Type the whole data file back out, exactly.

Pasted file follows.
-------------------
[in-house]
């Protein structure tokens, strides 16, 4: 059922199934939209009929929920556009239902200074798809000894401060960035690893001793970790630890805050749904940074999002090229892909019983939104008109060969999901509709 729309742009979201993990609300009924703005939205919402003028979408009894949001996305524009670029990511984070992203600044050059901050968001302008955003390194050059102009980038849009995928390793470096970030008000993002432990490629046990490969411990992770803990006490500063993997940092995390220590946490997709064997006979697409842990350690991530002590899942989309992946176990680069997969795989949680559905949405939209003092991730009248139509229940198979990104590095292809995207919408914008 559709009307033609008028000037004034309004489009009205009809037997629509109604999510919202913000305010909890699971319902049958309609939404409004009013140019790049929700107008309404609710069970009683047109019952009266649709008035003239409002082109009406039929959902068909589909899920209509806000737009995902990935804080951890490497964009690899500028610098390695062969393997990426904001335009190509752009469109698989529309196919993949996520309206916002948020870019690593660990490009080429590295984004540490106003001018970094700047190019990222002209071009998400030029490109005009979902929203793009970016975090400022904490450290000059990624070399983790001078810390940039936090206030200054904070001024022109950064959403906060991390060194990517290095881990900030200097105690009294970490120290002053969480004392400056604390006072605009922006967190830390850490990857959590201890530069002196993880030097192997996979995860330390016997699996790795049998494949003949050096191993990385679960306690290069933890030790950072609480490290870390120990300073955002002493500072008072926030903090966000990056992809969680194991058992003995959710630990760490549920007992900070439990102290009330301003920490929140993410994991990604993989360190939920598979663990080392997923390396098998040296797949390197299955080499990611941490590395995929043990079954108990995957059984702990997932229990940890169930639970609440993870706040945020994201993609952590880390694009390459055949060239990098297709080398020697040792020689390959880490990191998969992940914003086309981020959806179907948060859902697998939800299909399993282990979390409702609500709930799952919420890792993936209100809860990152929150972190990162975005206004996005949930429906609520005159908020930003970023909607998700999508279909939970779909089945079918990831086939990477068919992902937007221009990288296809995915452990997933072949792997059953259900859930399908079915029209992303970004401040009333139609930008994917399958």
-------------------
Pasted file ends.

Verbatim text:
[in-house]
């Protein structure tokens, strides 16, 4: 059922199934939209009929929920556009239902200074798809000894401060960035690893001793970790630890805050749904940074999002090229892909019983939104008109060969999901509709 729309742009979201993990609300009924703005939205919402003028979408009894949001996305524009670029990511984070992203600044050059901050968001302008955003390194050059102009980038849009995928390793470096970030008000993002432990490629046990490969411990992770803990006490500063993997940092995390220590946490997709064997006979697409842990350690991530002590899942989309992946176990680069997969795989949680559905949405939209003092991730009248139509229940198979990104590095292809995207919408914008 559709009307033609008028000037004034309004489009009205009809037997629509109604999510919202913000305010909890699971319902049958309609939404409004009013140019790049929700107008309404609710069970009683047109019952009266649709008035003239409002082109009406039929959902068909589909899920209509806000737009995902990935804080951890490497964009690899500028610098390695062969393997990426904001335009190509752009469109698989529309196919993949996520309206916002948020870019690593660990490009080429590295984004540490106003001018970094700047190019990222002209071009998400030029490109005009979902929203793009970016975090400022904490450290000059990624070399983790001078810390940039936090206030200054904070001024022109950064959403906060991390060194990517290095881990900030200097105690009294970490120290002053969480004392400056604390006072605009922006967190830390850490990857959590201890530069002196993880030097192997996979995860330390016997699996790795049998494949003949050096191993990385679960306690290069933890030790950072609480490290870390120990300073955002002493500072008072926030903090966000990056992809969680194991058992003995959710630990760490549920007992900070439990102290009330301003920490929140993410994991990604993989360190939920598979663990080392997923390396098998040296797949390197299955080499990611941490590395995929043990079954108990995957059984702990997932229990940890169930639970609440993870706040945020994201993609952590880390694009390459055949060239990098297709080398020697040792020689390959880490990191998969992940914003086309981020959806179907948060859902697998939800299909399993282990979390409702609500709930799952919420890792993936209100809860990152929150972190990162975005206004996005949930429906609520005159908020930003970023909607998700999508279909939970779909089945079918990831086939990477068919992902937007221009990288296809995915452990997933072949792997059953259900859930399908079915029209992303970004401040009333139609930008994917399958």